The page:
India developing cost-effective cancer vaccine

The cost-effective vaccine is developed in collaboration with the WHO and a US-based pharmaceutical major Merck.

india Updated: Sep 20, 2006 23:49 IST

India is developing a cost- effective and cheaper vaccine for controlling cervical cancer, the most reported cancer in the country, in collaboration with the WHO and a US-based company.

Inaugurating the new research and development complex of the Institute of Cytology and Preventive Oncology (ICPO) here on the outskirts of Delhi today, Health Minister Anbumani Ramadoss said the facility has taken the initiative to make a vaccine that works against Human Papilloma Virus (HPV), the major agent causing cervical cancer in women.

ICPO has signed a MoU with pharmaceutical major Merck to develop the vaccine.

"Women will benefit because of the cancer prevention vaccine. Most women are not even aware of cervical cancer. Detecting it among unmarried women is difficult. For this, we are planning to carry out urine tests," Ramadoss said.

Around 1.4 lakh cervical cancer cases are reported every year in India among women, followed by breast cancer (80,000) and mouth (70,000) cancer. About 2.5 cancer cases are reported in the country every year.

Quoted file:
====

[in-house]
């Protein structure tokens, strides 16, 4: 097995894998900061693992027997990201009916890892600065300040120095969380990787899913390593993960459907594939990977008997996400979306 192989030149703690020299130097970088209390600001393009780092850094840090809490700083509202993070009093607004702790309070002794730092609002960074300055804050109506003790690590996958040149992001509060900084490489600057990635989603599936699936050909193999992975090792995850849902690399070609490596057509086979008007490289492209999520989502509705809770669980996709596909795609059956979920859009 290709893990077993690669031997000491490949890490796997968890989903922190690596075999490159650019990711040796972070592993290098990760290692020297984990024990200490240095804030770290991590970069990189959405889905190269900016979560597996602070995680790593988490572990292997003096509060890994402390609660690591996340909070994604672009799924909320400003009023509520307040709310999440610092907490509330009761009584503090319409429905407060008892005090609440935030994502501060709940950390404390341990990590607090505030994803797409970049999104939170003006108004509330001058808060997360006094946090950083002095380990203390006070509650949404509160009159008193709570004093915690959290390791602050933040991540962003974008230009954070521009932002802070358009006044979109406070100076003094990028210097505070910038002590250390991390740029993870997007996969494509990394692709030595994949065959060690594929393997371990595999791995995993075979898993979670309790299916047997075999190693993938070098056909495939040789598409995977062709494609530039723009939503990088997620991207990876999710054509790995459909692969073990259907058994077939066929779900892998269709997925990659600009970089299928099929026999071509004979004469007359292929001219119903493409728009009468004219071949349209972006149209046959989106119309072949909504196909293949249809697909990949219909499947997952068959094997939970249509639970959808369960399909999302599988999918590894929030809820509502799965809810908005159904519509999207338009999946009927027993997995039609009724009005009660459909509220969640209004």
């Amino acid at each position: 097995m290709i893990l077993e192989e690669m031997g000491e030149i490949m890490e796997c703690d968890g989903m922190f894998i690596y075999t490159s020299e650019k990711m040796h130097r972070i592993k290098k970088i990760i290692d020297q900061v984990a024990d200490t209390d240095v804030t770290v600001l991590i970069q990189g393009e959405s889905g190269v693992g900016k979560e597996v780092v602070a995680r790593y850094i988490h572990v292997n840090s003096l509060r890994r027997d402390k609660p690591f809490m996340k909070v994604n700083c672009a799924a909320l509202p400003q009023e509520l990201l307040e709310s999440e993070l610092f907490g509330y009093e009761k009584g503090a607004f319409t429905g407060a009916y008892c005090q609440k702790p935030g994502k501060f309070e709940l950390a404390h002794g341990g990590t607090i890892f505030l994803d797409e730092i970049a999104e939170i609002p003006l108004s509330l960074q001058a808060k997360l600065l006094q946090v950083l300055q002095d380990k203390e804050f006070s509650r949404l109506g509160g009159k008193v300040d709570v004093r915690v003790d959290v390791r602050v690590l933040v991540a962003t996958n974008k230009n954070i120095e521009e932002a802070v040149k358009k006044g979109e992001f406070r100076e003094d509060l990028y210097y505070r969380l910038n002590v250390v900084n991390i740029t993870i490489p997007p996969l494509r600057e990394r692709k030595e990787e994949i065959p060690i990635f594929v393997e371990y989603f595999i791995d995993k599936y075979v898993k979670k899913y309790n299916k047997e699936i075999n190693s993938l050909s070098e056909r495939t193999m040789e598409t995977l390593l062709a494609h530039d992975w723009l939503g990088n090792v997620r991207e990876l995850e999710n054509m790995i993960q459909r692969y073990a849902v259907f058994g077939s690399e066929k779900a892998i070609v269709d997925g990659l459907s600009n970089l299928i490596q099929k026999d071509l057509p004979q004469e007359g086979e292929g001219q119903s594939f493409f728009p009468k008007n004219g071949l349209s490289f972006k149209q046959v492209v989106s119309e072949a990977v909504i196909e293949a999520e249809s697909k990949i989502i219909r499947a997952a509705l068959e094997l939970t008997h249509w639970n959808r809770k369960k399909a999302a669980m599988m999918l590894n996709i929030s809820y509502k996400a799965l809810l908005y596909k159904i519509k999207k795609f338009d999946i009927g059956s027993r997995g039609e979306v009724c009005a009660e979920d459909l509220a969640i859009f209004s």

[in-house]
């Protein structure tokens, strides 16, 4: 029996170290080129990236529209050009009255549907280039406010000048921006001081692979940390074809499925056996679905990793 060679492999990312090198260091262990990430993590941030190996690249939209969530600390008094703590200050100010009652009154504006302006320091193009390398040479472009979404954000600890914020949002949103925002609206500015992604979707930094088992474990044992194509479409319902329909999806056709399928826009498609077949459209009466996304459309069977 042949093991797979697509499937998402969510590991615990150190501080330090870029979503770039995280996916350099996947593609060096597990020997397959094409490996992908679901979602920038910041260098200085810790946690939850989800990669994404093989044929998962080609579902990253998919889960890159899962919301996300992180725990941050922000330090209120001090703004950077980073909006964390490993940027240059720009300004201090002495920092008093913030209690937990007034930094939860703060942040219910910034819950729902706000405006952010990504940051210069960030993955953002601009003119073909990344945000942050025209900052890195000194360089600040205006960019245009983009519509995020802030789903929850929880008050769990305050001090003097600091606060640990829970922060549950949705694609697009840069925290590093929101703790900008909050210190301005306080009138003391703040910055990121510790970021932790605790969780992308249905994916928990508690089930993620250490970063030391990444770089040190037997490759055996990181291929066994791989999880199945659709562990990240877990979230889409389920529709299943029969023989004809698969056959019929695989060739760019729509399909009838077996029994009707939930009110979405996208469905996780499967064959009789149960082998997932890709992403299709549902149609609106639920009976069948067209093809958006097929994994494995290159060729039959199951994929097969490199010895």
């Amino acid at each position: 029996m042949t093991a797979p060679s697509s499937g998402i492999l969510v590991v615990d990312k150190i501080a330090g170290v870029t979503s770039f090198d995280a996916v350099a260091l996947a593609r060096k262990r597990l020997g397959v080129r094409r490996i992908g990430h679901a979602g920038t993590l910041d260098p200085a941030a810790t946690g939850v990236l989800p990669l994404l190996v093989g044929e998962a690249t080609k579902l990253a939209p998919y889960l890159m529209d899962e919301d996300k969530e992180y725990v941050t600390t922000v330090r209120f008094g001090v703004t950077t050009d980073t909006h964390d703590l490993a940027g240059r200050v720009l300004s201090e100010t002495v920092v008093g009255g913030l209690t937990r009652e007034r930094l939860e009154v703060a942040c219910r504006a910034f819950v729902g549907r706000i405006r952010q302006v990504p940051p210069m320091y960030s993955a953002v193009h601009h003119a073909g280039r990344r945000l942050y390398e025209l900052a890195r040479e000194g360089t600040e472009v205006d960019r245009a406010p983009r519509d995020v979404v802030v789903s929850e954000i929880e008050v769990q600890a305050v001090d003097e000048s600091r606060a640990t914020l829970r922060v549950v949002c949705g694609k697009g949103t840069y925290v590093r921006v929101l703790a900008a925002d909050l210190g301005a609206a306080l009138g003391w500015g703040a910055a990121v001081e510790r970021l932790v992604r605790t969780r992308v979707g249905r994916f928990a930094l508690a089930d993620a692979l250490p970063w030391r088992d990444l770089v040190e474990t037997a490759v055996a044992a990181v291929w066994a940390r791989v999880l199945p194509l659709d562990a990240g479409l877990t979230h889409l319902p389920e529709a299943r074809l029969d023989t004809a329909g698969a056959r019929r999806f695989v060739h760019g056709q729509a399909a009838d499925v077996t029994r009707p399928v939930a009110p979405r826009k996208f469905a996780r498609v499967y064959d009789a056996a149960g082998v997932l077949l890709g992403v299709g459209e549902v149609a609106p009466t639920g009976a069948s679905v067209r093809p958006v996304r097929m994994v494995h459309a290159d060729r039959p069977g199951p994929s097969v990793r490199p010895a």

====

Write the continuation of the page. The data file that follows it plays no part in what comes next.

Ramadoss said the government's focus is on cancer reseach it has recommended the formation of a separate department of research to the Planning Commission. "This idea has been okayed by the prime minsiter," he said.

He suggested to ICPO that it start a cancer research hospital in its complex.

India, he said, is the only developing country to be a member of the International Agency in Research in Cancer at Lyons in France. "This will help us in exchanging information about new developments," he said. More

Celebrities, he said, should follow their moral code when they depict smoking on the big screen. He was referring to Bollywood star Shahrukh Khan's yet to be released movie "Don".

Ramadoss also said 10 million children under the age of 15 are addicted to tobacco.

To counter such problems, he said the government wanted to make its National Cancer Control Programme "very vibrant", he said.

N K Ganguly, director general of the Indian Council of Medical Research (ICMR), said ICPO has several firsts to its credit. The ICPO is a institute under the ICMR.

"Twenty years ago they were the ones who introduced pap smear screening for early detection (of breast cancer). It was an epoch-making step. The other was district-level reporting of cervical cancer and mapping the HPV virus," he said.

Now, he said, they are producing the HPV vaccine.

ICPO director B C Das, who received the Ranbaxy Foundation Award two days ago, said the organisation was the first to find that turmeric could possibly be used as an anti-cancer drug. "Now, national clinical trials are being conducted on this by various institutes," he said.

John W Sellors, senior medical advisor (reproductive health) in PATH, a US-based NGO working on emerging epidemic diseases, said cervical cancer kills women earlier than breast cancer. He said there are no organised screning programmes in India and no trained human resources.

First Published: Sep 20, 2006 23:49 IST